The Wind at Work: An Activity Guide to Windmillsby Gretchen Woelfle
Explaining how the wind works, what windmills have contributed to the past, and why they offer environmental promise today as a source of clean, renewable energy, this revised and updated edition offers a glimpse into all the current and historical uses for wind power. Featuring new information on wind energy technology and wind farms, new photographs, and 24… See more details below
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Explaining how the wind works, what windmills have contributed to the past, and why they offer environmental promise today as a source of clean, renewable energy, this revised and updated edition offers a glimpse into all the current and historical uses for wind power. Featuring new information on wind energy technology and wind farms, new photographs, and 24 wind-related activities—from keeping track of household energy use and conducting science experiments to cooking traditional meals and creating arts and crafts—this handy resource offers kids interested in the science of energy and green technologies an engaging, interactive, and contemporary overview of wind power.
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Read an Excerpt
The Wind at Work
An Activity Guide to Windmills
By Gretchen Woelfle
Chicago Review Press IncorporatedCopyright © 2012 Gretchen Woelfle
All rights reserved.
Harnessing Wind Power Through Time
* * *
Night fell on the flatlands of Holland. The wind howled, rain slashed to earth, and waves broke higher and higher on the beach. Flashes of lightning revealed a high wall of earth built to hold back the sea. Waves crashed against this dike, throwing water to the fields beyond and washing away parts of the dike itself.
The Dutch called the sea the Waterwolf, and tonight the Waterwolf was on the prowl, trying to steal their lands. All night long flickering lanterns moved along the top of the dike as villagers kept watch. If the dikes broke, the Waterwolf would swallow their farms and homes.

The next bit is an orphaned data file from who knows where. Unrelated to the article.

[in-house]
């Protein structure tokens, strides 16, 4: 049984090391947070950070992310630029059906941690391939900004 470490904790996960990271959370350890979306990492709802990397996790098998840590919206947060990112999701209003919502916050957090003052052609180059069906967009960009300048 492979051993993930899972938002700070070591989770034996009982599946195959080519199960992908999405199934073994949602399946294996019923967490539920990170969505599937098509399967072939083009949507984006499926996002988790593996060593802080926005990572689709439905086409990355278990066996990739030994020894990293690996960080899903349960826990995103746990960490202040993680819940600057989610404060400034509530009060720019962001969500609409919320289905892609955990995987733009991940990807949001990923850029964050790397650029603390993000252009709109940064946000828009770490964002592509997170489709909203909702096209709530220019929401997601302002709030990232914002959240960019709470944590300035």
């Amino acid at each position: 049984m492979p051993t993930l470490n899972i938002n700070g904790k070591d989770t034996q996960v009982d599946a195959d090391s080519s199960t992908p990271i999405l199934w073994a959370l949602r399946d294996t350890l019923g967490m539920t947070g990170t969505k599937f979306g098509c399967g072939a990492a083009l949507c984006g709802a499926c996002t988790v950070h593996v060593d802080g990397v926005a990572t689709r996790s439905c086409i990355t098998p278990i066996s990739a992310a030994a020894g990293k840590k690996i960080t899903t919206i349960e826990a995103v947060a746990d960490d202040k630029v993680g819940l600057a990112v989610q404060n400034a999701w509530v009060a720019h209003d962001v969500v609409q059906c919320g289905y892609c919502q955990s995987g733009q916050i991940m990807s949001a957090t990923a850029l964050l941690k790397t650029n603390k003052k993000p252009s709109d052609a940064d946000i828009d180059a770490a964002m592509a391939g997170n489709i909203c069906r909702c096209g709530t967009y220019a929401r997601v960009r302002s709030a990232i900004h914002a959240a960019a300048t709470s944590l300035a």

By morning, the rain subsided and the wind dropped. The storm was over. The dikes had held. Tired Dutchmen stumbled home to bed.
But there was no rest for the windmillers. All night they had worked the windmills to pump water from the overflowing canals back out to sea. Now they had to drain the flooded fields to save the crops. For days and nights, giant windmill sails would turn, pumping and pumping until the fields were dry. The wind that nearly destroyed the land would now help to save it.
The History of Wind Power
Wind is created by the sun as it warms the earth unevenly. Warm air expands and rises. Cool air rushes in to take its place. This air movement is what we call the wind.
For more than a thousand years people have harnessed the wind with windmills. People used the wind to propel sailboats on the water long before they built windmills on land. Billowing sails filling with wind replaced the hard work of men rowing and paddling. Eventually, wind-powered machines moved on land and saved a lot of heavy labor. The wind-filled windmill sails then turned a shaft, wheels, gears, and finally, millstones, water pumps, or other machines. Before the invention of windmills and water mills, men or animals turned heavy millstones by trudging around and around in a circle, hour after hour, day after day, crushing grain to make flour. It was mind-numbing, body-breaking work.
The wind is not a perfect source of energy. It can be steady or gusty. It can change direction in a few seconds. It can grow to the force of a hurricane or die completely. Scientists can predict daily and seasonal wind patterns, but these patterns won't tell if or how much the wind will blow tomorrow afternoon. Even so, the wind has been reliable enough for many uses through the centuries.
Like the wind itself, windmills have come and gone. From AD 1200 to 1900, windmills were the most powerful machines in Europe. They ground grain, pumped water, pressed oil, sawed wood, and performed many other tasks. In the 1800s windmills were replaced by steam engines. Today about 900 Dutch windmills remain out of 10,000 that stood 200 years ago. In America, six million windmills pumped water on the dry Western plains until the 1940s, when electric and gasoline engines did away with most of them. Today a new kind of windmill turns in the wind.